Battalion’s Coe big on potential
The old adage states you can’t teach size. At 6-foot-4, Brandon Coe has that in spades.
But it’s the other skills — including a dedication to being the best skater he can be — that may propel the North Bay Battalion winger up the draft charts at the 2020 NHL Draft.
“I’m a strong and speedy right winger. I don’t think you can find too many guys over 6-1, 6-2 that can skate the way I do,” Coe explained, saying that he partly models his game after former Kingston Frontenac and current Arizona Coyote Lawson Crouse.
“He’s a big strong right-winger; he can skate so I take things from his game that I’d like to incorporate into mine, but I also want to be my own player.”
Coe’s correct. He’s a remarkable skater for a man his size.
Part of it, he explained, is natural talent, but much of it is maximizing that talent through hard work.
“I think [skating] has always come naturally to me, but I do work on it during the summer with Lisa Clark [of Carnivale Hockey Group],” said Coe, No. 87 in Future Considerations’ Fall ranking for the 2020 draft. “I skate twice a week with no pucks, just focusing on my edge work, and I think it’s helped me.
“This is my fourth year working with her. I started when I was going into minor midget, and I’ve stuck with her ever since. She’s helped me a lot and hopefully she can help me more into the future.”
Coe said the biggest lesson he’s learned is body position as it relates to skating.
“I think just keeping low,” he said. “Sometimes players tend to skate upright, but you generate more power when you’re in your stance lower. So I think that’s the biggest focus I’ve put into my game.”
Stan Butler, his coach, said he agrees and that Coe’s skating ability has him well positioned to compete for a spot in today’s NHL.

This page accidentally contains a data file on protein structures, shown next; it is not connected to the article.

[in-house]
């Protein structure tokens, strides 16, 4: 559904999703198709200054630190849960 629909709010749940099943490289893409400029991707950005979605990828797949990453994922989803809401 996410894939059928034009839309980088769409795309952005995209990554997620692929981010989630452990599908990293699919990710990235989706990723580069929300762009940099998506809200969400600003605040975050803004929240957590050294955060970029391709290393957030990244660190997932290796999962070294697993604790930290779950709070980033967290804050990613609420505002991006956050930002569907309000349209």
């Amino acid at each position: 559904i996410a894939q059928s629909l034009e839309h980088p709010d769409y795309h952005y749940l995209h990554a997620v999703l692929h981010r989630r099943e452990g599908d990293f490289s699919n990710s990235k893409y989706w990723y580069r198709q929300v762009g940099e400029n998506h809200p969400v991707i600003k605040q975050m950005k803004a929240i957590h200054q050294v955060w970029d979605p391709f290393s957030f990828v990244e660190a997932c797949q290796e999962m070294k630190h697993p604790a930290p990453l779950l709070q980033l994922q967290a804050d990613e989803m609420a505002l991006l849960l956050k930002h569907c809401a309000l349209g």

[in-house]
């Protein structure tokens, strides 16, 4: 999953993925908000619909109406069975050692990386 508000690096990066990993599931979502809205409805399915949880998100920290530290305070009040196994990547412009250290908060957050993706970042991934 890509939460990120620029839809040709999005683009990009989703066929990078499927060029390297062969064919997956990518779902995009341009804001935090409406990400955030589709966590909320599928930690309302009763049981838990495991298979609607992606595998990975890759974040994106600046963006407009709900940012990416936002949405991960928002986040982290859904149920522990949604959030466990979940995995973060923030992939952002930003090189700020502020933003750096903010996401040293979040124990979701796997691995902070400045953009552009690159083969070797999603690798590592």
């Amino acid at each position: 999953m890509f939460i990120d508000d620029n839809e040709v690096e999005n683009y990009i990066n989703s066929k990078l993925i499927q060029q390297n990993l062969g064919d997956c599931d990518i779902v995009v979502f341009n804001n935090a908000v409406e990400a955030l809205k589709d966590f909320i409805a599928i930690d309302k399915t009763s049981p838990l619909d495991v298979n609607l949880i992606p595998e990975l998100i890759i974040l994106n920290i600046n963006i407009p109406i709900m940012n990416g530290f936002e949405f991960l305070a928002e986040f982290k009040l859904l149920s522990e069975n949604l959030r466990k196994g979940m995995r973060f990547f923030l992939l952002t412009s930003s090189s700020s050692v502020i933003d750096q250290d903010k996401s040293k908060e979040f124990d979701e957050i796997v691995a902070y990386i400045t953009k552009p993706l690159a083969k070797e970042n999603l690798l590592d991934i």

“He’s a great skater for a big guy and he’s got great skills,” Butler added. “With the way the game’s going — which is speed and skill — he’s definitely got those prerequisites to carry on at the next level.”
But despite his skill game, Coe knows the way he wants to play. “Being a bigger guy, I like to use my body and take defensemen out wide, rather than use the dangles and stuff,” he said. “I look at myself as a big, strong power forward that can make plays as well.”
Born on Dec. 1, 2001, Coe just celebrated his 18th birthday — as a late birthday Coe’s in his third campaign in the OHL — a situation that most draft-eligibles don’t find themselves in, and one that Coe thinks can be an advantage.
“I’d say it’s a bit of an advantage. I’ve had an extra year in the league just to adjust and get ready for my draft year. If I was in this position last year, though, I’d have been ready,” Coe said. “[Going from your] first to second year, you learn what’s going to come. When you come in as a rookie, you’re not too sure what’s coming at you, how much faster it is, or how much stronger guys are. But going into your second year, you know what’s going to happen.
“Going into your third year, I think you’re ready for any position that you’re thrown into.”